Our RAGP project will be a feature 75 minute documentary on the underlying causes of the border crisis. Here’s the intro to the proposal:
As a former Peace Corps volunteer who began service in Bolivia around the time Che Guevara arrived in the jungles of Santa Cruz (1967-69), I along with many other returned volunteers have watched in horror as successive Latin American governments —particularly in Argentina, Brazil, Chile, and most all Central American countries—repressed, undermined and often removed democratic governments, often with the US government support. In 1954 the CIA helped overthrow the democratically elected President, Jacobo Arbenz, who was replaced by a succession of repressive dictators. All progressive initiatives—expanded rural education programs, health care initiatives, land reform—were abandoned . . . . The seeds to post World War II US policies in Latin America were planted by the Dulles brothers during the Cold War years, roughly 1950 to the end of the Communist period when the Iron Curtain fell. During the Cold War, the threat to US Corporate interests also had a sweeping influence on US foreign policy. United Fruit Company, for example, kept a close watch on the Arbenz government’s land re-distribution efforts which ultimately became part of the confluence of events that resulted in US/CIA intervention in 1954 that triggered a civil war that lasted nearly 40 years. Tens of thousands of lives were lost; many were Guatemala’s youngest, brightest, most idealistic . . . . Times have changed. Endemic poverty created by successive dysfunctional governments have left a poor working and agricultural sector desperate to find paying work. Climate change, corruption, inadequate educational opportunities, weak infrastructure—these are undoubtedly precipitating reasons . . . . How might US foreign policy learn from past mistakes, encourage peer-to-peer community development programs, and join other nations in an effort to better the lives of the Guatemalan people? We have gathered a production team to explore reasons why so many—in desperation—are leaving some regions of this remarkably beautiful country, and why others, in more progressive towns and villages, are choosing to stay—and prosper.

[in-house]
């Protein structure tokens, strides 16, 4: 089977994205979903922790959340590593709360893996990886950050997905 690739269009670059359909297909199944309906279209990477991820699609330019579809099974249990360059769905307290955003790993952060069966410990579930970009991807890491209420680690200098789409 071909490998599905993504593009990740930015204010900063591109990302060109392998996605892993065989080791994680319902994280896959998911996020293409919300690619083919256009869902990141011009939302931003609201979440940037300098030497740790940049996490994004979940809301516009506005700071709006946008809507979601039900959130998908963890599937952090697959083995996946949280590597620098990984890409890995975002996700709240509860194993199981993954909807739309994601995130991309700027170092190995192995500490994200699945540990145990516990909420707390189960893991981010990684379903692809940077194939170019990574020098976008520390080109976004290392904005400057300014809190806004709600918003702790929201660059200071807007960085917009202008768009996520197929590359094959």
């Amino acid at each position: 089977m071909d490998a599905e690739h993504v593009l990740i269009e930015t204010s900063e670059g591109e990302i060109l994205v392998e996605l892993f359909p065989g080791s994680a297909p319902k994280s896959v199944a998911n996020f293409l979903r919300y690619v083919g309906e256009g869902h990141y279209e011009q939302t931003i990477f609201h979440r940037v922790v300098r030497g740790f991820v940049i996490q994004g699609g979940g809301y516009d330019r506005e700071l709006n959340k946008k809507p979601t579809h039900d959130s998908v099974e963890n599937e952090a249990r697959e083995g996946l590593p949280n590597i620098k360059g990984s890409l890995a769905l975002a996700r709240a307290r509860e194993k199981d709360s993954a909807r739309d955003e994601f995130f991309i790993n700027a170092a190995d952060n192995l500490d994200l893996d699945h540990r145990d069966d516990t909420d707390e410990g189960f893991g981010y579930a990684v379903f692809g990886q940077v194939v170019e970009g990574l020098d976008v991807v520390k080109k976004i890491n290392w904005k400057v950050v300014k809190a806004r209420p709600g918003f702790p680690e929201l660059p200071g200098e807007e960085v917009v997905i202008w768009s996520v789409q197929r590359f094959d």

Project Description Excerpt
Through interviews with indigenous Mayan and Ladino Guatemalans, artisans, religious leaders, historians, writers, US government and NGO workers, Guatemala will explore the tumultuous history of this Central American country.
21 Glenwood Ave. Leonia, New Jersey 07605 United States Map It
Project Time Frame
Rotary Club of the Palisades–NJ
Currently we have $4000.00 in seed money donations ($2000 from our NJ club, $2000 from a Phoenix, AZ donation). We are seeking $10,000 additional seed money to cover current and anticipated production costs (an upcoming trip to Guatemala to film interviews and Mayan community life for a fund-raising video, editor costs for a trailer, hiring a fundraiser to oversee grants and crowdfunding initiatives).
Anticipated cost for the final documentary: $150-200K.
We will be meeting with a Rutgers University Film professor and her students for active participation in pre-production (website development, fund raising), production and post production. The Rutgers film professor has extensive experience filming in Guatemala.
Is there a Global Grant for this project?
Individuals in Phoenix, Denver and California (TBD).
Project Funding: Currently we have $4000.00 in seed money donations ($2000 from our NJ club, $2000 from a Phoenix, AZ donation). We are seeking $10,000 additional seed money to cover current and anticipated production costs (an upcoming trip to Guatemala to film interviews and Mayan community life for a fund-raising video, editor costs for a trailer, hiring a fundraiser to oversee grants and crowdfunding initiatives). Anticipated cost for the final documentary: $150-200K.